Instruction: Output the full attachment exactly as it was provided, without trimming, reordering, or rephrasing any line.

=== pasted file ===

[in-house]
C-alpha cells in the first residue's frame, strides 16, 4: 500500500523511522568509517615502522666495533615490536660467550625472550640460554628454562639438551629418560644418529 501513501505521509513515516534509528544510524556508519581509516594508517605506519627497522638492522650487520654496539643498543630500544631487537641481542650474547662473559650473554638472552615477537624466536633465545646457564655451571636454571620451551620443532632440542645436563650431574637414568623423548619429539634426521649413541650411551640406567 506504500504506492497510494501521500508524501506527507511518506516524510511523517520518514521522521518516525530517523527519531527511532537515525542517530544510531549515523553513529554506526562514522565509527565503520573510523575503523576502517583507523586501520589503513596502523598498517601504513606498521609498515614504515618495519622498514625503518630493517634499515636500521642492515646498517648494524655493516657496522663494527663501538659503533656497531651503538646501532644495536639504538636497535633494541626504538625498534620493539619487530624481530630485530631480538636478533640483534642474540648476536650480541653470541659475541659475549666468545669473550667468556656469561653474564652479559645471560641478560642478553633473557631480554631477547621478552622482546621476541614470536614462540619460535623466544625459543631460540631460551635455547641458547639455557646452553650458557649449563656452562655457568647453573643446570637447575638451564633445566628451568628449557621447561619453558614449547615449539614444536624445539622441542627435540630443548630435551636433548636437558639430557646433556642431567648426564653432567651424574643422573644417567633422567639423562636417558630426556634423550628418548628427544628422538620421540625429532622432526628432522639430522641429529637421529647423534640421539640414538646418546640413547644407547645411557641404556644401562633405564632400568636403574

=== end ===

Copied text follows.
[in-house]
C-alpha cells in the first residue's frame, strides 16, 4: 500500500523511522568509517615502522666495533615490536660467550625472550640460554628454562639438551629418560644418529 501513501505521509513515516534509528544510524556508519581509516594508517605506519627497522638492522650487520654496539643498543630500544631487537641481542650474547662473559650473554638472552615477537624466536633465545646457564655451571636454571620451551620443532632440542645436563650431574637414568623423548619429539634426521649413541650411551640406567 506504500504506492497510494501521500508524501506527507511518506516524510511523517520518514521522521518516525530517523527519531527511532537515525542517530544510531549515523553513529554506526562514522565509527565503520573510523575503523576502517583507523586501520589503513596502523598498517601504513606498521609498515614504515618495519622498514625503518630493517634499515636500521642492515646498517648494524655493516657496522663494527663501538659503533656497531651503538646501532644495536639504538636497535633494541626504538625498534620493539619487530624481530630485530631480538636478533640483534642474540648476536650480541653470541659475541659475549666468545669473550667468556656469561653474564652479559645471560641478560642478553633473557631480554631477547621478552622482546621476541614470536614462540619460535623466544625459543631460540631460551635455547641458547639455557646452553650458557649449563656452562655457568647453573643446570637447575638451564633445566628451568628449557621447561619453558614449547615449539614444536624445539622441542627435540630443548630435551636433548636437558639430557646433556642431567648426564653432567651424574643422573644417567633422567639423562636417558630426556634423550628418548628427544628422538620421540625429532622432526628432522639430522641429529637421529647423534640421539640414538646418546640413547644407547645411557641404556644401562633405564632400568636403574